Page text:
«TECHNICAL REPORT Inventory of EFSA’s activities on bees1 European Food Safety Authority2, 3 European Food Safety Authority (EFSA), Parma, Italy ...»
EFSA inventory on bees
Inventory of EFSA’s activities on bees1
European Food Safety Authority2, 3
European Food Safety Authority (EFSA), Parma, Italy
The inventory presented in this report describes the past and current scientific activities of EFSA addressing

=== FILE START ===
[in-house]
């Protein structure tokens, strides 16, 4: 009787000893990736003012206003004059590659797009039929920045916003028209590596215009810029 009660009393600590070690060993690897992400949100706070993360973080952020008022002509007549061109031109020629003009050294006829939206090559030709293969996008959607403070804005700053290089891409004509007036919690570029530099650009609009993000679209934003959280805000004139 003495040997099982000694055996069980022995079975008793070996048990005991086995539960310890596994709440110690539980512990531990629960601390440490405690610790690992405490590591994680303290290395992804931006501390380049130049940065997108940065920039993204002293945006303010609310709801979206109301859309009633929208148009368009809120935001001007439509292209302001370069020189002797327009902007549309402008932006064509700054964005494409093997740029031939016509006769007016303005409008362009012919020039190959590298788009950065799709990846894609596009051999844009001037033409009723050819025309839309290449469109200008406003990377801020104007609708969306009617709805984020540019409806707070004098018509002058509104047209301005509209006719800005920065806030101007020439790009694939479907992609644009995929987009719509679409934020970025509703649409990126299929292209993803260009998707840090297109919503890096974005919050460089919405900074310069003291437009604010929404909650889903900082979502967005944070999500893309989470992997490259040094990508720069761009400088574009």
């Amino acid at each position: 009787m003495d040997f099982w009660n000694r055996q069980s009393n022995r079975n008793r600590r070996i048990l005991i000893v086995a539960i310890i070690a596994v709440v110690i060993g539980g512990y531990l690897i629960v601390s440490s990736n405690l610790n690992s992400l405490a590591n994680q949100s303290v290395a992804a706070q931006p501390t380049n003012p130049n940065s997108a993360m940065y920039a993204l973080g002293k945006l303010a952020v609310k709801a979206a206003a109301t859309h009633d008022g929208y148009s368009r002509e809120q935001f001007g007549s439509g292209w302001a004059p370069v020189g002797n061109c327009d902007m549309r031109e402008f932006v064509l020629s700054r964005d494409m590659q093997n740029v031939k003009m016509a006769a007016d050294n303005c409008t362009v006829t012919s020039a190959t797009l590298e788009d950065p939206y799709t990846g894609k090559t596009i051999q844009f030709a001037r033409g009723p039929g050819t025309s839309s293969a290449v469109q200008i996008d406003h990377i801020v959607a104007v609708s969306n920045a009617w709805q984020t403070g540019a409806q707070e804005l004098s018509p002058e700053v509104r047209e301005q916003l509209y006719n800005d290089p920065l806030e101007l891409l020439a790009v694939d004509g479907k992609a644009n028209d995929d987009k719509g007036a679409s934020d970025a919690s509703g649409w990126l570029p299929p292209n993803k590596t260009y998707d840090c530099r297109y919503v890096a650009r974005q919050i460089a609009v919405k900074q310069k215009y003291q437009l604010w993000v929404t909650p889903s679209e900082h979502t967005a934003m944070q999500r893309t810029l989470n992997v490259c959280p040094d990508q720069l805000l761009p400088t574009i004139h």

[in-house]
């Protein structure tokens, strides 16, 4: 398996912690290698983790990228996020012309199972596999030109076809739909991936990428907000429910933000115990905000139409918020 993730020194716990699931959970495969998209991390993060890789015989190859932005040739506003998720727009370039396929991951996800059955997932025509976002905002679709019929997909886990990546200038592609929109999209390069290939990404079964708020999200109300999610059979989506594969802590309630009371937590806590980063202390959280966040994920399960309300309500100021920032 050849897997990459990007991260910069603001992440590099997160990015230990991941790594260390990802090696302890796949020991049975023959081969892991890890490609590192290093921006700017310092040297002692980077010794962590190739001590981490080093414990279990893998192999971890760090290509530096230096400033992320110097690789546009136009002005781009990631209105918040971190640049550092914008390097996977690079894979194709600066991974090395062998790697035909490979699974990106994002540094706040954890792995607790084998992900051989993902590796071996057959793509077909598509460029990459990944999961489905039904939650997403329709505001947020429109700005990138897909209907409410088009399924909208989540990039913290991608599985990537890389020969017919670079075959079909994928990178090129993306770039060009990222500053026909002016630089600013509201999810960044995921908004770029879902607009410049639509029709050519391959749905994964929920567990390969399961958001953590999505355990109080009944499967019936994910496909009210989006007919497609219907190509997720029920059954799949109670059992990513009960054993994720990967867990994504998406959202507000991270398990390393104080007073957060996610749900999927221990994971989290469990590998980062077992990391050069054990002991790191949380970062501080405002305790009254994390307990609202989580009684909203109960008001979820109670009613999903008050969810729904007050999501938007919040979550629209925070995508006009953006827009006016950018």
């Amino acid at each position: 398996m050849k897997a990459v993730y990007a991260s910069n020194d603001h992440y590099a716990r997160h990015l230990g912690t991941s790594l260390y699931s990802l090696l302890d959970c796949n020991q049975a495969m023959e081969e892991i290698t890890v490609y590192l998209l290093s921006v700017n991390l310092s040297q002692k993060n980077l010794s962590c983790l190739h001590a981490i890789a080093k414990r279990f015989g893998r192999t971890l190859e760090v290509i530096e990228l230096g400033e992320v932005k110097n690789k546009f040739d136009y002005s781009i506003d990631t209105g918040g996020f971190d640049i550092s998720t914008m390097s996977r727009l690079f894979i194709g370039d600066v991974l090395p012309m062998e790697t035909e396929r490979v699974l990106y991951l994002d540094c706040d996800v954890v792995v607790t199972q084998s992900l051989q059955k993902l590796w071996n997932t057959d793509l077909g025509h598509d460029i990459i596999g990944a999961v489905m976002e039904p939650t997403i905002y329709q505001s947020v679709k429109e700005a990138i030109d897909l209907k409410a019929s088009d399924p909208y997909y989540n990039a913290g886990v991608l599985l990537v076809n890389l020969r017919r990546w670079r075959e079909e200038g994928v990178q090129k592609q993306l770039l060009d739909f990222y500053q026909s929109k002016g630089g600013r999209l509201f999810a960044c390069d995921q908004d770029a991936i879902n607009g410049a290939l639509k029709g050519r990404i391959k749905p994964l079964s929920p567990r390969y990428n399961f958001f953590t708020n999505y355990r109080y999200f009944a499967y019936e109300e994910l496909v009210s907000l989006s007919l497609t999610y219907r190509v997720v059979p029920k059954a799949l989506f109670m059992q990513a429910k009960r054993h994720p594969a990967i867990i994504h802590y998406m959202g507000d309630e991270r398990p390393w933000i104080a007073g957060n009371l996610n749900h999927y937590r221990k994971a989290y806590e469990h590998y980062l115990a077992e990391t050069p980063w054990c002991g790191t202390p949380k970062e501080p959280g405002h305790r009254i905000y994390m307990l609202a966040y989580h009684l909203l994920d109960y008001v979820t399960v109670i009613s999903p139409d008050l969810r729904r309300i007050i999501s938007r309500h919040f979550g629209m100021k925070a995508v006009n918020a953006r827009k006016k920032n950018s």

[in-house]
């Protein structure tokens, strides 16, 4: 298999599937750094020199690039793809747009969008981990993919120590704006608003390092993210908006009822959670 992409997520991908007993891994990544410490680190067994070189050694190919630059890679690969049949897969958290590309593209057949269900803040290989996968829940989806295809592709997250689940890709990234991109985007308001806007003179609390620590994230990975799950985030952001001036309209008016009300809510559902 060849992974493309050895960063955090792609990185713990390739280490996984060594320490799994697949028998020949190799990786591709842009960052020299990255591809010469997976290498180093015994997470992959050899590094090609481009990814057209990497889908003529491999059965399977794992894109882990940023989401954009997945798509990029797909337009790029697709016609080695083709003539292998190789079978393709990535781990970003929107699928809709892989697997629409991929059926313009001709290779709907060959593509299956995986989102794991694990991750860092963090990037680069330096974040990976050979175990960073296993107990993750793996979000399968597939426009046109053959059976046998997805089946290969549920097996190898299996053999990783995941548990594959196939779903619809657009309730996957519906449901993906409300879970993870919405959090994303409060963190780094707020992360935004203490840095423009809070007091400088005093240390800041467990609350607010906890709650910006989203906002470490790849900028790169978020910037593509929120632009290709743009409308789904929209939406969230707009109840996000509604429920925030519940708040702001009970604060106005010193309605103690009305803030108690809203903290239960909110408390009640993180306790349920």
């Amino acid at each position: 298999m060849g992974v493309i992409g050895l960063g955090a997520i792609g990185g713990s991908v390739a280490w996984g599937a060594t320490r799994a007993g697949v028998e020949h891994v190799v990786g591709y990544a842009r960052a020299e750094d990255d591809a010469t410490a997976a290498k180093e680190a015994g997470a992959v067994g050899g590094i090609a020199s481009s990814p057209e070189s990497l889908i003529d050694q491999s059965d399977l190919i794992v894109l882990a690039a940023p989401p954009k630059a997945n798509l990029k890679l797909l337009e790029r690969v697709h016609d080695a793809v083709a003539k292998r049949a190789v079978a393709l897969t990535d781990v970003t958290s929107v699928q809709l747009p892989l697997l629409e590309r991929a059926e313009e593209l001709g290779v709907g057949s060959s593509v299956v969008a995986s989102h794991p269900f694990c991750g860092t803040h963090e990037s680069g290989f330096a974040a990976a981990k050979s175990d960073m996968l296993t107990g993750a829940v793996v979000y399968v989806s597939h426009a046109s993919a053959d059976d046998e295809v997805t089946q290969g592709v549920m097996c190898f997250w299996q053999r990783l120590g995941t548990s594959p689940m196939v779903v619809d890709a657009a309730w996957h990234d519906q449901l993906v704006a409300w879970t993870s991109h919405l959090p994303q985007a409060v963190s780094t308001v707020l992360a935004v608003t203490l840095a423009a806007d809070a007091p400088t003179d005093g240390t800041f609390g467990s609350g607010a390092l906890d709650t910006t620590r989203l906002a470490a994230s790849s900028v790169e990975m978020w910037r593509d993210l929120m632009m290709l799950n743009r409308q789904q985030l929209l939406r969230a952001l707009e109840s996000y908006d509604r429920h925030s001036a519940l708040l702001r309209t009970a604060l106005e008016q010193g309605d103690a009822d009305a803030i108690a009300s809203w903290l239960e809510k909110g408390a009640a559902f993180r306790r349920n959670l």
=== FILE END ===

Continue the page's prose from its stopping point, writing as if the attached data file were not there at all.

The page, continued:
directly or indirectly bee risk assessment, risk mitigation and monitoring. To perform this work, the Emerging Risks Unit coordinated an internal Task Force including staff from the Pesticides, Animal Health and Welfare, Genetically Modified Organisms, Plant Health, Scientific Assistance Support and Emerging Risks Units and from the Communications Directorate. Up to September 2012, a total of 355 scientific outputs (published/unpublished yet: 344/11), and a number of news stories and a video on bees, were identified from the Pesticides (311/7), Animal Health and Welfare (0/1), Genetically Modified Organisms (29/0) and the Plant Health (2/0) Units and Panels and from the Scientific Assistance Support (2/1) and the Emerging Risks (0/2) Units. However, the majority of these outputs (89.6%) were conclusions on the peer review of pesticide active substances and opinions on applications for the approval of regulated genetically modified products. Among the 355 identified scientific outputs, 14 outputs (0.4%) focused on bees and were predominantly in the areas of pesticide risk assessment and monitoring. In addition, three external scientific activities between EFSA, Anses and OECD on bee issues were identified. The first EFSA scientific outputs on bee issues were published in 2004 and their number has increased progressively over time, but particularly after 2008 (23% published between 2004-2007 and 77% between 2008-2012). The Task Force will use this inventory to conduct a data gap analysis and make further recommendations in terms of research needs and future work at EFSA on bees in a second report.